The purchase of IPB means that improbably for a Japanese securities house - Nomura now plays a leading role in the Czech brewing industry. IPB owned an 84% stake in the largest brewery, Prazdroj, which has a 28% share of the market. Nomura has also acquired 60% in the third largest brewery, Radegast, with a 14% market share.
Nomura's links with the industry go back several years. In the early 90s, when Dillard was Nomura's representative in the then Czechoslovakia, it advised the government on brewery privatization. Jackson, who joined Nomura from Citibank in 1991, remarks: "At Citibank I was doing AAA transactions, then two weeks later I was in Pilsen advising a brewer not to brew his beer in oak barrels."
Czech beer is big business. For one thing the Czech Republic has the largest beer consumption per head in the world. It also has many famous brands with potential for export. Dillard's explanation for Nomura's interest is straightforward: "The Czechs make very good beer. After all, they invented beer, back in the twelfth century"
The more immediate reason for Nomura's activity is the money-spinning potential of merging Prazdroj and Radegast. A merger would increase the combined value of the companies by at least 25%, or Kr3bn. That is more than Nomura paid for IPB bank, recouping its investment at a stroke.
The proposed merger has led to a showdown with Bass, the British brewing company. Bass owns the other leading Czech brewer, Prazske Pivovary, which has a 14% market share. Bass also wants Radegast for itself, and already owns a 33.4% stake in the company.
Graham Staley, Bass's country director for the Czech Republic, says that the merger of Prazdroj and Radegast will create a monster, with a 41% market share, which will squeeze the other brewers out of the market. He predicts it would have a 60% market share within two years.
According to Nomura's Dillard, the merger is necessary to make an internationally competitive company. Staley describes that as a "rubbish argument" He points out that brands such as Budvar have been able to compete internationally despite their small size.
Last December the Czech antimonopoly commission ruled against the merger. However, in June it revised its previous decision and announced that it will make a new judgement within 60 days. It justified this reversal with the observation that Nomura's appeal against the decision was based on "sound and founded" arguments.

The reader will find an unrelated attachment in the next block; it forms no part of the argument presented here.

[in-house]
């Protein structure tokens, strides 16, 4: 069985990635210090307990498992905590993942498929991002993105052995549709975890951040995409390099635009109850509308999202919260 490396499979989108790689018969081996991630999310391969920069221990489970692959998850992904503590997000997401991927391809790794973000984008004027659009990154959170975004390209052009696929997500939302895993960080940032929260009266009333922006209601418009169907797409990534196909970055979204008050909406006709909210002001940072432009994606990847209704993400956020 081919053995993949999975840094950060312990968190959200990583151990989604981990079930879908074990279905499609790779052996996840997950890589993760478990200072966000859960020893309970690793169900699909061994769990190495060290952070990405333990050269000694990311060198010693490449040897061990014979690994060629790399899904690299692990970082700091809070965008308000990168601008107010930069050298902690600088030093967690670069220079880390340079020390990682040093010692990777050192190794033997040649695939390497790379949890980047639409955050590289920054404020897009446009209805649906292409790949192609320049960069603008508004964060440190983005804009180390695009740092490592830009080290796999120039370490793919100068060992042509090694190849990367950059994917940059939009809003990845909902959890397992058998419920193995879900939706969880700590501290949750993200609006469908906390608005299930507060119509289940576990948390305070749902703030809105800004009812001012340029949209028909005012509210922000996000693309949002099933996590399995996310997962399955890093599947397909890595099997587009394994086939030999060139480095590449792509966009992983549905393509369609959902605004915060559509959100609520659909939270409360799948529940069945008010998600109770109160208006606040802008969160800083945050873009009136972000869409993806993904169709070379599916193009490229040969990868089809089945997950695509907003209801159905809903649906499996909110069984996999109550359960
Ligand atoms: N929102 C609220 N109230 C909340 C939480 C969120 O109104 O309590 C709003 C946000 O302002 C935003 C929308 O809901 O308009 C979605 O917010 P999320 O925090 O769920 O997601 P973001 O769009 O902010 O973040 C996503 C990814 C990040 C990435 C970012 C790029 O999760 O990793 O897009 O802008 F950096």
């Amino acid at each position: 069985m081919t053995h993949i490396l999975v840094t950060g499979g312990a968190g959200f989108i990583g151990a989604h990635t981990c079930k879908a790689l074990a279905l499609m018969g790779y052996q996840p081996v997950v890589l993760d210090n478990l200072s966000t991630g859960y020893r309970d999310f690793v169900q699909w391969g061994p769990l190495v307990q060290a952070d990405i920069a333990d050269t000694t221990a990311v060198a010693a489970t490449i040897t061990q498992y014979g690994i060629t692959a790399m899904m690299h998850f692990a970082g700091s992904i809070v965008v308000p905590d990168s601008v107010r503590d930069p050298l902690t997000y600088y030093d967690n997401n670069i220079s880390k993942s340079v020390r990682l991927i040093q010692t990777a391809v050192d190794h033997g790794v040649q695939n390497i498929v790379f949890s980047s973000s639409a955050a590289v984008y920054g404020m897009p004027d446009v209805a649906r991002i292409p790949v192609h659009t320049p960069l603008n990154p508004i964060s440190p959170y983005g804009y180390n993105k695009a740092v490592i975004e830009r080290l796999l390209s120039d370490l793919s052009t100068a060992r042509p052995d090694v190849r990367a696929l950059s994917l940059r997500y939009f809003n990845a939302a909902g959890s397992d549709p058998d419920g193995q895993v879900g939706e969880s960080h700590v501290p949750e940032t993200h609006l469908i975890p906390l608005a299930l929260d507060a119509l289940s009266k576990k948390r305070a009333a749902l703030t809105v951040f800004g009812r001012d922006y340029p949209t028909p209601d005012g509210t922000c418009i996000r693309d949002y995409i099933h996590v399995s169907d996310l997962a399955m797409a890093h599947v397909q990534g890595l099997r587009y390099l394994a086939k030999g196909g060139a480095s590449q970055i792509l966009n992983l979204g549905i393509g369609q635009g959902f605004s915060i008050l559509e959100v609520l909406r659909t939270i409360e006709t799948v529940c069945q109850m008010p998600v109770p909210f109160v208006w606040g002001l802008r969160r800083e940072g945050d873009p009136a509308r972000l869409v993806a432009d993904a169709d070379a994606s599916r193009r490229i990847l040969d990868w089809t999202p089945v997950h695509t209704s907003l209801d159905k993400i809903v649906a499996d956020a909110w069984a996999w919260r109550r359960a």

Bass's Staley believes that the antimonopoly commission may now rule in favour of the merger. He puts this down to IPB's success at lobbying. "They can have meetings with cabinet ministers, while we have to wait six months," he says. How the Czech Republic's recent inconclusive elections will affect the relative lobbying strength of the two parties is unclear. But local analysts believe that the decision is likely to go Nomura's way.
Even without the merger, Bass and the smaller Czech brewers are suffering from Prazdroj's pricing policy, which has contributed to low margins for the sector. Czech beer, at between 30 cents and 60 cents per half litre, is eight times cheaper than beer in western markets. The effect of Prazdroj's aggressive pricing has been to increase its market share, which makes it a more attractive buy to an international brewing company - the ultimate goal of Nomura's interest in the company. "An international brewer wouldn't look at profitability - it would look at market share," says Staley.
Bass is suffering not only as the owner of rival brewer Prazske Pivovary, but also as a 33.4% shareholder in Radegast, which has been losing market share to Prazdroj. Staley points to the fact that, while Prazdroj has been cutting prices, Radegast has been increasing them.
He also criticises the lack of transparency within the company. Nomura's and IPB's stakes in Radegast have been sold to IMP Finance, a company registered in the Netherlands. However, at Radegast's annual general meeting on May 28, Bass's two representatives were turfed from the board and replaced by representatives from Nomura, which now has four representatives out of nine. "That tells you a lot about Nomura and IMP," says Staley. According to Wood and Company's Nejedly: "IMP Finance is a Dutch vehicle for Nomura."